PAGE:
28 June 2016
No doubt since last Friday you have been involved in countless discussions about the EU referendum result, with questions raised about how the result will affect the Government’s education policies and the likely impact on the academies sector.
There has already been some debate into whether the vote to leave the EU will delay education policies, with particular concern that the Government may find it tough to implement the national funding formula plans to create a new funding system and even out regional cash disparities. Quoting general secretary of the National Association of Head Teachers, Russell Hobby, on the subject Schools Week reported: “The status of a new national funding formula is uncertain, and schools could face cuts if we experience the threatened austerity budget. School leaders will seek reassurances from government at this time of great instability.”
However, my instinct is that these plans will continue; the last thing the education sector needs is further instability. After several years of campaigning for a national funding formula the sector has reached a point of great promise and it would be unwelcome to see any retraction now after so much good work has been completed. The Government faces some difficult months and years ahead as we all struggle with an uncertain economic future, and as the full details of the Brexit deal are brokered, and I doubt the Government will wish to cause further unrest by backtracking on such a key policy for the future of our young people.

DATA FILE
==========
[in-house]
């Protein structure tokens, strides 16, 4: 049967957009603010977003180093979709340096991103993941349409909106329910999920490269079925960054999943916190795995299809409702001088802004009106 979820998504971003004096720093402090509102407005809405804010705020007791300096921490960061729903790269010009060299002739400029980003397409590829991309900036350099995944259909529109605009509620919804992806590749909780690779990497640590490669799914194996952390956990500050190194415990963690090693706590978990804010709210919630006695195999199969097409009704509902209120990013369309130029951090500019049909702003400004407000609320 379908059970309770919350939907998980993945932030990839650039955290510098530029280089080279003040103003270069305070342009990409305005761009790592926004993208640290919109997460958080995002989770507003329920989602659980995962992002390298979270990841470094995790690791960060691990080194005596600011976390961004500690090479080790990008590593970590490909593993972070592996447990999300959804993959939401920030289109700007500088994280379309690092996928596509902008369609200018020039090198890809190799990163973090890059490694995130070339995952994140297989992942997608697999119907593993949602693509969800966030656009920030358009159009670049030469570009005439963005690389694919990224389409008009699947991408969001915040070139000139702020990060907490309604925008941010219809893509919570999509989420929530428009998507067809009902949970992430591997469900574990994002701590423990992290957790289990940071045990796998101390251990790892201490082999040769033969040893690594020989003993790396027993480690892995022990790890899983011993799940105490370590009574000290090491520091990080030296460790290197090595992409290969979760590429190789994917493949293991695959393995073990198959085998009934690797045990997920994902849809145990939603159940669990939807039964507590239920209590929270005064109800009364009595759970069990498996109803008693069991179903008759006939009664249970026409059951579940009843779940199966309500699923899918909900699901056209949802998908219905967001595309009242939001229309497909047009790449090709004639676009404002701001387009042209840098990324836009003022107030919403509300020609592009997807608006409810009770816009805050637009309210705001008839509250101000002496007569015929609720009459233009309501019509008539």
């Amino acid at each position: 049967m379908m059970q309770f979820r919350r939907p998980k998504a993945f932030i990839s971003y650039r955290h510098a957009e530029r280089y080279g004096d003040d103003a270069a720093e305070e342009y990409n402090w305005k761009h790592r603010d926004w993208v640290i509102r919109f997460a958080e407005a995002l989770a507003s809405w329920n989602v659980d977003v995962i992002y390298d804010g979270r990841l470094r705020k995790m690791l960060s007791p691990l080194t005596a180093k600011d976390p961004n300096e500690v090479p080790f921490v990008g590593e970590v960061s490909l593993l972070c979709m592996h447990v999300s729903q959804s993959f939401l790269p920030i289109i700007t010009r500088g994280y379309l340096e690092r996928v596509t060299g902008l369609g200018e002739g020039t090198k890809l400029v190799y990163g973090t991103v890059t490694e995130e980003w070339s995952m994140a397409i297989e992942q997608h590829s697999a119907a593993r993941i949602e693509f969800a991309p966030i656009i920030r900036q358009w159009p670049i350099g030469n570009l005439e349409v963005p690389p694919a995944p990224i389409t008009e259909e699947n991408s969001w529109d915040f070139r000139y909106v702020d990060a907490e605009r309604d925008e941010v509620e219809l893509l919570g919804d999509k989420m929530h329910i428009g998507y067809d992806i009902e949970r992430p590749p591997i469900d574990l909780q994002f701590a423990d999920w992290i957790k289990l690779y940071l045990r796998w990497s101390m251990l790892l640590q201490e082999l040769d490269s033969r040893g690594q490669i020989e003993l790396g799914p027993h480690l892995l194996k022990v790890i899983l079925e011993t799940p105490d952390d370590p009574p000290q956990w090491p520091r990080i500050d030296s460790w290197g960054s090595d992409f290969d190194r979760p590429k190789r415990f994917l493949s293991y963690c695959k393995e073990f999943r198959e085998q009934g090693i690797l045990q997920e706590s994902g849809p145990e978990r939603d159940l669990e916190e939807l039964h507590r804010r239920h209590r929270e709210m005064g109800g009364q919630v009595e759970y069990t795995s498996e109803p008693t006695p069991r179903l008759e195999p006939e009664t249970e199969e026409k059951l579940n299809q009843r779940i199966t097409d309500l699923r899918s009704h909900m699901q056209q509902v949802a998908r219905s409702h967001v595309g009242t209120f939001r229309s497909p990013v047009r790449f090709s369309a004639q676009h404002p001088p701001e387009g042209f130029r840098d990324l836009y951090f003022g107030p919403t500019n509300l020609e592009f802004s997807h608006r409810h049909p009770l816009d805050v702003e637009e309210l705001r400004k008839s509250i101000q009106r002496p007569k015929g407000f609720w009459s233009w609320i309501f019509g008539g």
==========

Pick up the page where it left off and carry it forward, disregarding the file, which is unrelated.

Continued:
As well as questions surrounding the Government’s education policies, there must also be a question mark over whether attention will be shifted away from forced academisation, with the Government busy elsewhere.
In the wider education sector, the Leave vote is almost certainly going to impact on Higher Education institutions, with areas such as funding, research and university tuition fees likely to be affected. On the Monday ahead of the referendum, the heads of 103 universities voiced their concerns and issued an impassioned open letter expressing how they were “gravely concerned” about the impact of a Leave vote on their universities and students, cautioning voters that the power of their universities on local communities and economy “should not be underestimated.”
Whilst the Department for Education said it would have a clear idea of the impact of the vote in “due course”, there will undoubtedly be some impact on the education system. We will be keeping you informed and updated with our views and insights over the coming months via our blog.
If you would like to discuss the likely implications of Brexit on your school, please get in touch with one of our academy school and education specialists at your nearest location or complete our online contact form.